11. graywolf

    graywolf Member

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    Basically the type of tape I was talking about. It is interesting that one of the applications mentioned in the tech sheet is "camera bellows repair".

    Seeing that it is not recommended for outdoor use, maybe the better way would be to do the taping then spray the rubber coating over the outside of the bellows, the inside is in excellent shape, to weather proof everything. Once again, this is being considered as a temporary repair to allow me to pick up some lensboards and a couple of lenses, WA for architecture and a long one for portraits and product shots. Being retarded, oops--, retired money is in short supply around here.
     
  12. Old-N-Feeble

    Old-N-Feeble Subscriber

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    Had you one or two little holes from accidents in an otherwise good/flexible bellows I say, yes, repair it. However, if it's falling apart then there's really nothing worth doing other than cover (wrap) the bellows with your dark cloth during exposure. I agree with others who suggest replacing it. Fortunately, if your 45G is in great shape other than the bellows that's still a good deal.

    Take this from someone who knows... the price spent on peace of mind is nearly always worth it.
     
  13. graywolf

    graywolf Member

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    Well, I have the tape coming. It is supposed to be here Monday. Could not find anything in town but Duck brand black duct tape. I have used that before and you can see more light through it than I can trough the windows in my apartment.

    I can, of course, get a brand new Toyo bellows, that they claim is so flexible that you no longer need a bag bellows. But that would cost more than I plan on investing in the whole outfit. My choices in my budget range are: 1--Repair, 2--Make, 3--One of those cheap Chinese ones without the frames from eBay.

    Just think of it, with a new Bellows and a new rear standard, I would only have $2000 dollars in a perfectly working camera that I could sell lfor $500. Where my intent is to have a decently working camera with 3 lenses for $500, or less. And, yes, I know, that if I lived in a big city, I could probably have found one for that price; but I do not live in a big city, or even near one.

    I will post an article on my blog (http://graywolfphoto.com/journal/2012/04/14/toyo-view-45g-arrives/) about how this repair works out
     
  14. Len Middleton

    Len Middleton Member

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    If you are looking at replacement bellows you (or others in a similar situation) might also want to look at Custom Bellows in the UK. They did a set of bellows for my 8x20 Korona Panoramic at a cost of less than 300 UKP, plus shipping. While that is a large sum of money, it is a large bellows (8x20 format and 32" long) for a big ULF camera, and an 4x5 would likely be considerably less. Work quality from Custom Bellows is first rate and they delivered when they promised.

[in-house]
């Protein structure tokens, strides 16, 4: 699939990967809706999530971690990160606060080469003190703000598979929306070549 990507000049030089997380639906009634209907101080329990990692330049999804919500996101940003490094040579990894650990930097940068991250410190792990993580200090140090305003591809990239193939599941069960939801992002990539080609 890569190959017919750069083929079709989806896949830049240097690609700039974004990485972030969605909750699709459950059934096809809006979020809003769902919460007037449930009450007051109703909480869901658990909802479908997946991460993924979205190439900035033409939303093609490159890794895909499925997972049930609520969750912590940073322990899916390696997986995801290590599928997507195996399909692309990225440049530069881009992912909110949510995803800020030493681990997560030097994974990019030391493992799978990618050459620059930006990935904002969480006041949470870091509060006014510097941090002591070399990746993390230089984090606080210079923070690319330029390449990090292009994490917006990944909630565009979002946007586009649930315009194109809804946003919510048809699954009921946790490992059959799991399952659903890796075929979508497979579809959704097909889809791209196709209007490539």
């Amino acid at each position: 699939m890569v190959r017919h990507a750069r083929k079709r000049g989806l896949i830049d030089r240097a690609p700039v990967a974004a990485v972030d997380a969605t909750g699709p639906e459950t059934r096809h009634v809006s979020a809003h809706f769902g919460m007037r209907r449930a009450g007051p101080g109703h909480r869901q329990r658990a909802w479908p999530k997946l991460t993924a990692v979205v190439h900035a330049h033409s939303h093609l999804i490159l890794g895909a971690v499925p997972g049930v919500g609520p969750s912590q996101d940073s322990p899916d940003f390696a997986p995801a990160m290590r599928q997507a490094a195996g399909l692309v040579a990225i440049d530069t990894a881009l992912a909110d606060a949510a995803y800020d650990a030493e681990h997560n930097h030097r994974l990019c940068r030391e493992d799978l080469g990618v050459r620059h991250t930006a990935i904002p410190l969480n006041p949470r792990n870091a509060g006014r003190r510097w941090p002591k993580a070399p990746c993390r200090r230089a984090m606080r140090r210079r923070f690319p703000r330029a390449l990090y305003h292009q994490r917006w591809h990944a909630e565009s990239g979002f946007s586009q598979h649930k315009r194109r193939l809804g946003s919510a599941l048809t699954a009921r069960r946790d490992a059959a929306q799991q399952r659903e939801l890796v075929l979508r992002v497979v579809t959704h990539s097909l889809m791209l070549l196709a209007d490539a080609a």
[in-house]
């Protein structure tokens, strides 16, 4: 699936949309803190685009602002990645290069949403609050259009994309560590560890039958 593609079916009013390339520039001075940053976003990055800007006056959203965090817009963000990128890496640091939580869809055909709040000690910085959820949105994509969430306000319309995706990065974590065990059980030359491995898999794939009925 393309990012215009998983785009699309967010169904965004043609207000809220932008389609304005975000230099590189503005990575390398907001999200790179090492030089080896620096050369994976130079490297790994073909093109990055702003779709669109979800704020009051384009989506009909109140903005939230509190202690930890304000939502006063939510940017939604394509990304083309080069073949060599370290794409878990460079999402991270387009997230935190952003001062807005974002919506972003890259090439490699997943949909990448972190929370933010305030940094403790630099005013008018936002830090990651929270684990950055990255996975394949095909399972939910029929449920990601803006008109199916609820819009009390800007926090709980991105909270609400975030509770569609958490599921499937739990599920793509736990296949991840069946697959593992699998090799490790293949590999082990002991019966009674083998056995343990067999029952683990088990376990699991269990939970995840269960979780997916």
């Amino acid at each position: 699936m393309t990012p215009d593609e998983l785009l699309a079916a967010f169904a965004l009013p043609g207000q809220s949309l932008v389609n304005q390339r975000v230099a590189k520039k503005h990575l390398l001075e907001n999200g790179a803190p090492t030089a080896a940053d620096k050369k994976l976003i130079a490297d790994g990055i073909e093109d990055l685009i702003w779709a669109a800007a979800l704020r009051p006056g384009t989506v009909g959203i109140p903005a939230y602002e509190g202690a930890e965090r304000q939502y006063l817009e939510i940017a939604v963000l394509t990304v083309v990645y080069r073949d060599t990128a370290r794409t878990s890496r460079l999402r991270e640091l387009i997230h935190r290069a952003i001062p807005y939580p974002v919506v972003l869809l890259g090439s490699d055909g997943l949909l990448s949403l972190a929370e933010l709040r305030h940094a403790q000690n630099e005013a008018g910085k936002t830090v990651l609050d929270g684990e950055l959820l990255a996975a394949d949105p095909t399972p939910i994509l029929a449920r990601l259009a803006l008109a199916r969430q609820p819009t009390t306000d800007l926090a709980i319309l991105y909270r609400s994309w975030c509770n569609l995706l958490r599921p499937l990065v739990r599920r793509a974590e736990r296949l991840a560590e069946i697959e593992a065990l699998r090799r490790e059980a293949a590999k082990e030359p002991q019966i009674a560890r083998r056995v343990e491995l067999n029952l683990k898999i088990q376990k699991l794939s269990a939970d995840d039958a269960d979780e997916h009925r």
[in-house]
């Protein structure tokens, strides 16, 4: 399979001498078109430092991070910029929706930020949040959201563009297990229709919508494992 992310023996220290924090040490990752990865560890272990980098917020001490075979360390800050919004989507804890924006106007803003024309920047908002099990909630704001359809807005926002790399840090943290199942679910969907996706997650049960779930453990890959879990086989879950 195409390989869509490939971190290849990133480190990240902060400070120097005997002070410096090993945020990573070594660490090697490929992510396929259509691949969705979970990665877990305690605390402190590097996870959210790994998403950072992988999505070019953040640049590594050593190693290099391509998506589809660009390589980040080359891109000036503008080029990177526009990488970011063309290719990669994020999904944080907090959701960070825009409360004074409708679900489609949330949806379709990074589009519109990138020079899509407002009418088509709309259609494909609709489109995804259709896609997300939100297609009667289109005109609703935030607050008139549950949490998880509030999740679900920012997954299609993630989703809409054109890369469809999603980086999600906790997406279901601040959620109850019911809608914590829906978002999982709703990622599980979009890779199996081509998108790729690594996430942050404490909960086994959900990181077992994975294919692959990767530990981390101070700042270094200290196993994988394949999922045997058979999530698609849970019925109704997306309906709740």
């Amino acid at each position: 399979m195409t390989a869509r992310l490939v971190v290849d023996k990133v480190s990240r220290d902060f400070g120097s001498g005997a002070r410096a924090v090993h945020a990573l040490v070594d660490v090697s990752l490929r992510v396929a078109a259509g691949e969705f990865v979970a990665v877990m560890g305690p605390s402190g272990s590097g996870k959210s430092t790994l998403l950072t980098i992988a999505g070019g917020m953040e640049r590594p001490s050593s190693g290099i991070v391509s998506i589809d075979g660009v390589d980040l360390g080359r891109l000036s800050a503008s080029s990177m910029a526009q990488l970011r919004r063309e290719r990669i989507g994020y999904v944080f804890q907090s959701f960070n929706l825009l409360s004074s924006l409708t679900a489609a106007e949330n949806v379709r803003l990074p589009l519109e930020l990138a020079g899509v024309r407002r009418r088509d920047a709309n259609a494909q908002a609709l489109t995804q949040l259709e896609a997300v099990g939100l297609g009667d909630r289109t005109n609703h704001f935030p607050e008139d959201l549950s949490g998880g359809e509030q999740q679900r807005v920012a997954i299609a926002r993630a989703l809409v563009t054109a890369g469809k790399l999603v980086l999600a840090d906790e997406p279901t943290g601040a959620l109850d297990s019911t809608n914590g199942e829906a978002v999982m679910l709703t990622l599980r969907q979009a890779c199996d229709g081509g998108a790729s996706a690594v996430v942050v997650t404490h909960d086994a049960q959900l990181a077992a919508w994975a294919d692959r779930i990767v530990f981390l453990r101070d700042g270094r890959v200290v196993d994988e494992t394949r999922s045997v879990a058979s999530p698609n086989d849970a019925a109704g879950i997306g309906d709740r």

I have not used Turner, so I cannot compare their work and service relative to Custom Bellows. Just another option for you.

    And as mentioned by others above, I too draped my dark cloth over the bellows on my 8x10 until I got new bellow for it.

    Good luck,

    Len
     
  15. aluncrockford

    aluncrockford Member

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  16. Toby Key

    Toby Key Member

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    I have a Toyo 45c and I used black electrical tape to patch the bellows. Has worked fine up until now but the surface glossy material of the bellows seems to separating from what is underneath over time. The repair has lasted a good eighteen months though.
     
  17. graywolf

    graywolf Member

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    Well, it now looks like a simple repair is not going to work. Some photos and commentary about that is on my blog at
    http://graywolfphoto.com/journal/2012/04/23/toyo-view-45g-bellows1/

    The Plastic Dip rubberized spray coating looks like it would deal well with bellows not so far gone. That leave my options being to make a bellows myself, or buy one of the Chinese made ones on eBay. I simply am not interested in paying $300-400 for a bellows.

    Since I also have a couple of folding cameras that also need bellows making them may just be the best way to fly. I figure that I might make a trial version out of paper first just to see how it goes.
     
  18. Old-N-Feeble

    Old-N-Feeble Subscriber

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    FWIW, any Toyo 4x5 removable bellows should fit... from a 45C, 45D, 45E, 45G, etc. (I think Robos too??). New old stock Toyo bellows pop up for sale fairly often. In fact, I just bought one for less than $150US shipped. No, I'm not selling it. :smile:
     
    Last edited by a moderator: Apr 23, 2012
  19. graywolf

    graywolf Member

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    Well, I just ordered a bellows from an eBay seller in China. I picked that particular seller because I was able to find here on apug a couple of buyers who had reported that the bellows they ordered from were fine, although they bought bellows for a different camera. Those were the only non-bbay feedback reports I could find. I no longer trust eBay feedback at all.

    I ordered the bellows due to shear laziness. I am sure that I could make a really nice bellows after 3-4 tries.
     
  20. Michael Finder

    Michael Finder Member

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    Custom Bellows (UK) built me a replacement bellows for my 8x10 for around $250 dollars. Their bellows are excellent - a fabulous job. They are also very quick. I sent them the camera's front and rear standards. Previously to save money, I had patched my old bellows with book binder's tape and black acrylic hobby paint - all tips from APUG forums. Also I draped a dark cloth over the bellows to block out light. My original bellows only had a maximum extension of 17 inches, I had it extended to 24 inches - much better for portraits. My camera is now a thing of beauty. Cheers Michael.